Monday, January 24, 2011

How Obama defines decreasing regulations

The President signed his executive order to limit bureaucratic regulations last week to a bit of fanfare. But there is less to that order than was apparent amidst the President's words about it. The WSJ examined the order and found this proviso included in the wording of the order.
When the agencies weigh costs and benefits, the order says, they should always consider "values that are difficult or impossible to quantify, including equity, human dignity, fairness, and distributive impacts."

Talk about economic elasticities. Equity and fairness can be defined to include more or less anything as a benefit. Under this calculus, a rule might pass Mr. Obama's cost-benefit test if it imposes $999 billion in hard costs but supposedly results in a $1 trillion increase in human dignity, whatever that means in bureaucratic practice. Another rule could pass muster even if it reduces work and investment, as long as it also lessens income inequality.

Any cost-benefit analysis depends to some extent on matters of judgment, but typically the criteria are more economically tangible, such as how to price risk or the discount rate. No business would recognize Mr. Obama's version, since his "values" loophole boils down to a preference for bigger government. The danger is that his executive order will transform an important tool to check excessive regulation into a way to justify whatever rule the permanent bureaucracy wants.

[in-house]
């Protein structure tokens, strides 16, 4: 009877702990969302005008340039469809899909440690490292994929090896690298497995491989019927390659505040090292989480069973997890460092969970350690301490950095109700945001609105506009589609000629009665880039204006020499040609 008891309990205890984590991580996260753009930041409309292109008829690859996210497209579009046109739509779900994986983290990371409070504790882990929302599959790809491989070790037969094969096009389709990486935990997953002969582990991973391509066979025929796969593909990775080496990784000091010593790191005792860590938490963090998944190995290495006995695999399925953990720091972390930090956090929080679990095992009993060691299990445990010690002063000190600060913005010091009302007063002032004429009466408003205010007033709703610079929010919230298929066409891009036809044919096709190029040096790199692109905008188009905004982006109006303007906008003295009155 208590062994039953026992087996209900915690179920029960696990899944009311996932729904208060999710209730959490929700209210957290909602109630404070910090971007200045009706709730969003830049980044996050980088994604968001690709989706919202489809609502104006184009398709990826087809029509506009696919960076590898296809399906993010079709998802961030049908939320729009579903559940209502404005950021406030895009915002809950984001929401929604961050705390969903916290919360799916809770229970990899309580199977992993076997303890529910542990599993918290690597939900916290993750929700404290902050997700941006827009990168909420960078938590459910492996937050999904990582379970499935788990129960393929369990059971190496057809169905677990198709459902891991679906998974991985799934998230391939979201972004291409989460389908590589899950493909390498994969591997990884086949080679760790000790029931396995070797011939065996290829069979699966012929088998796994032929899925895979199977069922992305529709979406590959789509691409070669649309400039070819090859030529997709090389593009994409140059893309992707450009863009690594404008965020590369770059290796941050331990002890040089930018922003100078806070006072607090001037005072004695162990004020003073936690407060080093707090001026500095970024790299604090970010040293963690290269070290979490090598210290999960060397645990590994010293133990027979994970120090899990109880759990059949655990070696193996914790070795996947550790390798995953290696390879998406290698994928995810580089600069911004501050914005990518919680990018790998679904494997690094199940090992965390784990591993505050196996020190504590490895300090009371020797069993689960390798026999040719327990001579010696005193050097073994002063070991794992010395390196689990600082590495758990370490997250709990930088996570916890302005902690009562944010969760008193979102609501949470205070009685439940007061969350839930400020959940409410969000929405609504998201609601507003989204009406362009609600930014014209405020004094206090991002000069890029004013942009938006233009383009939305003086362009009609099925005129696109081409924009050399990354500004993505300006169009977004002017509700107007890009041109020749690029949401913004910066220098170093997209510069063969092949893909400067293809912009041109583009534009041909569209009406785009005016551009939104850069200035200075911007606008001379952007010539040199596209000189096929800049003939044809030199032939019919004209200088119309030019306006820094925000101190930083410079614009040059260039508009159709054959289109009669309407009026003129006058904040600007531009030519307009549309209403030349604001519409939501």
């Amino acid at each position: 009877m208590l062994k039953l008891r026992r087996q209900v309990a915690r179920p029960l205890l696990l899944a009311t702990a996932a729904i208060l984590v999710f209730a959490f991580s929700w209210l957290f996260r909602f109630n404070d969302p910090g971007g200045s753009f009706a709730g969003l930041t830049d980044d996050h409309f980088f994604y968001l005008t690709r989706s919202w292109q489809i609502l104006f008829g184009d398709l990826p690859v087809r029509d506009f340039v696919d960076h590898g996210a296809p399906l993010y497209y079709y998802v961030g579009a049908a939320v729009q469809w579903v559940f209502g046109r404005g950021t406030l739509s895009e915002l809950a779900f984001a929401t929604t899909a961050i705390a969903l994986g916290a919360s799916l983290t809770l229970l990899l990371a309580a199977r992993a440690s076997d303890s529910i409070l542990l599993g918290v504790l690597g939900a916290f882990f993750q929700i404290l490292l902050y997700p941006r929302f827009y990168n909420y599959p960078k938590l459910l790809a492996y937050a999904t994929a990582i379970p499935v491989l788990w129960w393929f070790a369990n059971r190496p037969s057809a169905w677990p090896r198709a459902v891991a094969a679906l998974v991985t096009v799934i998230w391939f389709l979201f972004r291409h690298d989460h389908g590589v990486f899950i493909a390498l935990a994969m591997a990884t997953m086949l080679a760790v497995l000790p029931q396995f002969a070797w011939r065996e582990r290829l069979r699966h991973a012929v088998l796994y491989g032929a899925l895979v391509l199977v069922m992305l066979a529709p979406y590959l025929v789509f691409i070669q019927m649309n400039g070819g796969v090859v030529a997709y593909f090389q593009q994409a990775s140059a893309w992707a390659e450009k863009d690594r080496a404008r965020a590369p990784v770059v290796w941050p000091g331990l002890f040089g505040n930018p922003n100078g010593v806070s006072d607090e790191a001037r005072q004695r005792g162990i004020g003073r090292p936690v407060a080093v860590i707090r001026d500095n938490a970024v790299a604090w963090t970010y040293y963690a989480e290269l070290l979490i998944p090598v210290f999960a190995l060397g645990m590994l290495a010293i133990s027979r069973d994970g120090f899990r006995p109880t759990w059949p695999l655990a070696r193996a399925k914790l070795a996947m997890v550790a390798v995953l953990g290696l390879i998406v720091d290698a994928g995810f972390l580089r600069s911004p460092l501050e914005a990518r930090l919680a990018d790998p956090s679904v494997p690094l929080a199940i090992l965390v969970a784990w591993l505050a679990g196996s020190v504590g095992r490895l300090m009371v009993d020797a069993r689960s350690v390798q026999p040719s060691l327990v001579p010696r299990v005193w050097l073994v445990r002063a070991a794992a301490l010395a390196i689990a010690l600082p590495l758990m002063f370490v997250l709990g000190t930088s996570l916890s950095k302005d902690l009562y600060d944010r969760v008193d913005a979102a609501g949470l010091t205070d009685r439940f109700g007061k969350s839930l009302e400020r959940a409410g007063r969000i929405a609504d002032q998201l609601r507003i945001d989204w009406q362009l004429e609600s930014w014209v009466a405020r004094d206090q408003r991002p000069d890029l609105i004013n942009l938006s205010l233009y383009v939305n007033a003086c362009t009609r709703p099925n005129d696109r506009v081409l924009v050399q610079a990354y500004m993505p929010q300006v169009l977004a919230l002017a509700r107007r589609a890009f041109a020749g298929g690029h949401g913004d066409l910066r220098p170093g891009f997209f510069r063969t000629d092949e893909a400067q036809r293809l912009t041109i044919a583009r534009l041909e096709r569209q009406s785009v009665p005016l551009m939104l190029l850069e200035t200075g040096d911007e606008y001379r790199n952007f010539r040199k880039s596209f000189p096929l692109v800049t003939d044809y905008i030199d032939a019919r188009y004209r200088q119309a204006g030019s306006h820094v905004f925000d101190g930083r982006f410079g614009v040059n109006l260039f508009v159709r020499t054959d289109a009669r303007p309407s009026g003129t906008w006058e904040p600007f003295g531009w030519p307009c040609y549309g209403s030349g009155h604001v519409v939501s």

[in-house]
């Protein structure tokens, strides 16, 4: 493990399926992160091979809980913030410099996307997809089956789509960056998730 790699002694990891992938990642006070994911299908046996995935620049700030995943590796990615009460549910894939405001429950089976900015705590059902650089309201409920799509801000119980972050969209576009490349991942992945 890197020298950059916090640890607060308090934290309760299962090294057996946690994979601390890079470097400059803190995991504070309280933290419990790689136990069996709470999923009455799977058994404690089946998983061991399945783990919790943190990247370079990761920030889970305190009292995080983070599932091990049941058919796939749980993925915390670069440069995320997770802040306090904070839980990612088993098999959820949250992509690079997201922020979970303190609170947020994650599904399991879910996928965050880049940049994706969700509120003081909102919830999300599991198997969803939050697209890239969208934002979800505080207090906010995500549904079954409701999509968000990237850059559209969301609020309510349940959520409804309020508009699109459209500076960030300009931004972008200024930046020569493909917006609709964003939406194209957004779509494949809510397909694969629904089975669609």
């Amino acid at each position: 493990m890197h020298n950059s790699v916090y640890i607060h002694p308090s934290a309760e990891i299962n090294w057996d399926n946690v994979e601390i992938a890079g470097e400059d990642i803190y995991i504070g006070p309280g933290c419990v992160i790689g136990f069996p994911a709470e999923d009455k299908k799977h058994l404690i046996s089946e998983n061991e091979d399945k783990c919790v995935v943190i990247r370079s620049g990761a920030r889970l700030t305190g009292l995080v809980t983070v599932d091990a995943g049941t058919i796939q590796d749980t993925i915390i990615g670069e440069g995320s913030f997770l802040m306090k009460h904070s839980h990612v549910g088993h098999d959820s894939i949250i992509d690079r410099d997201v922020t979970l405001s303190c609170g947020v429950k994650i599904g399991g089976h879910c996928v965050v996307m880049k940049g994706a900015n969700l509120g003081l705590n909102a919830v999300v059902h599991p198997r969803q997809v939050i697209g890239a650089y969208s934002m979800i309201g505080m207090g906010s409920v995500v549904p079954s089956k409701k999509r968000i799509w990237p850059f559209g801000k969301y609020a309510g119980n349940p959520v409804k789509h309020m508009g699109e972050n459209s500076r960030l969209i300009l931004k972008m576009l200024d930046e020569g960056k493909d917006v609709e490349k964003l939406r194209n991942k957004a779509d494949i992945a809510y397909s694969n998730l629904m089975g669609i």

Boy that's a loophole that liberals can drive a hummer through. Not that they would ever drive a hummer, of course. The WSJ details how the EPA is adding in "environmental justice" as a criteria for judging the effects of its regulations. Poof! Now none of the EPA's regulations fail to pass Obama's cost-benefit analysis.
Ms. Jackson wrote that a new goal for rulemaking, enforcement and permitting is to have "a measurable effect on environmental justice challenges." But these amorphous concepts are not measurable at all. According to this guidance, EPA must nonetheless consider them when estimating the "economic impacts of regulations," and even its scientific analysis should "encompass topics beyond just biology and chemistry." So put on your lab coat and complete a randomized controlled experiment in politics.

Sure enough, EPA justifies its 2009 carbon "endangerment finding" by noting that climate change will "add further stress to an existing host of social problems that cities experience, including neighborhood degradation, traffic congestion, crime, unemployment, poverty, and inequities in health and well-being." Oh, and it will "accentuate the disparities already evident in the American health care system, as many of the expected health effects are likely to fall disproportionately on the poor, the elderly, the disabled, and the uninsured."

So while Mr. Obama wants the country to think a new rigorous empiricism is guiding his government, his appointees can justify any rule that fits their ideological goals. This sounds more like the end of cost-benefit analysis than the beginning.
Look for every corner of the bureaucracy to find some sort of "justice" that is impossible to measure but that justifies whatever they're already doing.

With President Obama, more is usually less. And so it is with his effort to decrease government's regulatory burden.